in the photos below, i wanted to capture how cute and tiny my son looked against the big rocking chair. but all of the toys he was playing with were pulling the focus from him. in the following two images you'll see that i cleared the clutter, and changed the photo direction. (i put a book on the chair to encourage him to do the same thing over again).

*it is always a risk when you choose to change the elements of a photo because chances are high the scenario will change at the drop of a hat and the baby will wriggle away.

three | focus
i think that in our desperation to capture our baby, we take photos too quickly. which is a real shame because the beauty of a child can be so easily captured by focusing on their face, and the expression in their eyes.
so feel free to snap a quick pic but then pause for a moment - focus the lens (or press your finger on your smartphone screen over the area you want to focus on), and then take the photo. there's a certain magic in taking a perfectly focused photo of a baby because we rarely see them in a state of stillness!

four | perspective
think about how you could take the photo that might be different, or unexpected. we usually take a photo in two ways: the first, straight on facing our subject. and the second is from wherever we are standing. try taking the picture from above, from below, from behind etc. try to get right down on the floor with your child.

the photo below i took sitting on the floor. i called to my son and i ended up with this nice picture of him looking down at me.

five | patience
taking photographs of a baby takes a lot of patience. luckily for me it's my last name! you may have a certain scene or set-up in mind but your baby has other ideas. he or she will wriggle, cry, and probably find more interest elsewhere. so wait patiently until you see something you think will make a nice photo. this might include a funny face, a stream of light shining on your baby, or the little crawling into unexpected places.

for the photos below i was really stressed out. it was the day before Halloween and i was going away the next morning so i knew i wouldn't be there on the actual holiday. it was four pm and the light was fading fast. my son was not in the mood for a costume and photoshoot but with a little patience, and a lot of photos, i was able to get some really beautiful shots of jack in his "lumberjack" outfit.


bonus tip:
take a lot of photos!
50 % of your photos will be blurry, 20% will include funny faces (not the kind that is "so cute" though), 20% will be boring....and a glorious 10% will be magic.




sometimes when i create something i think "why haven't i always been doing this?" or "this is such an obvious product why did it take me four years to make it?"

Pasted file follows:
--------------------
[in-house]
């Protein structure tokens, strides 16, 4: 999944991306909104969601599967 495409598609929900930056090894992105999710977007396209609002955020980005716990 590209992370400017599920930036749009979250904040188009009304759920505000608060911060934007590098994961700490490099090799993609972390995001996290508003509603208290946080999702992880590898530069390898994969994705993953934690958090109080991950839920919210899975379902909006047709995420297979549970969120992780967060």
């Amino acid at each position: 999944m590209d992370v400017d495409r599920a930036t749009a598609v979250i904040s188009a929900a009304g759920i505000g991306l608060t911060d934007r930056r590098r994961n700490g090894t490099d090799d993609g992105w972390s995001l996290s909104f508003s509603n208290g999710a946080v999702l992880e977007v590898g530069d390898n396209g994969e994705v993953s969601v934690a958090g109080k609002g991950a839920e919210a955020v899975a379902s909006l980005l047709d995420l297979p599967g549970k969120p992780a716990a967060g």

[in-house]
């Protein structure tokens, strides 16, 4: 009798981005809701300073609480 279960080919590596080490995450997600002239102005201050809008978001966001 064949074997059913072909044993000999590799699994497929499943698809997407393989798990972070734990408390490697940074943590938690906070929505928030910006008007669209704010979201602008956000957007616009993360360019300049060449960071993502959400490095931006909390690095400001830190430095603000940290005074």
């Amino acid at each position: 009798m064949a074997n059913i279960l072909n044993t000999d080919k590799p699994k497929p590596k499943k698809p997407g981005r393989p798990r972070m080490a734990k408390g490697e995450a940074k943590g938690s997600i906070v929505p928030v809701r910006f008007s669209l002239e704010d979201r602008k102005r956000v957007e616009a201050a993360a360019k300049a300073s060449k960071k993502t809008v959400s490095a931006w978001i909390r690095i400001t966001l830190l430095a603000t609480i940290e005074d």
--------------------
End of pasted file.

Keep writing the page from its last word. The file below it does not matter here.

but then i think back to where i began and see that it would have been impossible. because while some creations are sudden and genius, most develop slowly over time. and while i don't think i've ever created anything genius, the slow but steady approach seems to be how my stationery develops over time. which is sort of crazy considering i move pretty quickly when i have an idea i am excited about  (after 3.5 years of never selling cards i thought up, designed and sourced supplies for a whole line of 50 cards in under a month!)

i talk a little bit here about the progression and goal of an aesthetic in my online shop - and touch on the colour phases i went through. but today i want to focus on holiday products.

below are images which depict the major changes in my products and style. each section spans from 2010 to 2014. it's very interesting to see how some themes and colours are evident in the earlier years and then come back around again in later years (like the kraft colours, the simplicity). it's also neat to watch the progression of my text designs. in the earlier envelopes you can see my first attempt at lettering with the "visions of sugarplums" text. later you can see a similar but much more mature version of the same text!

i think the most important changes i have made over the years is moving from items and images that i think other people will enjoy to making choices that suit my own tastes. because while it is tempting to try and please everyone else, i don't think your branding and creations are successful unless they speak to who you are.

* i apologize profusely for the small and terrible images. i think my photography has progressed as well!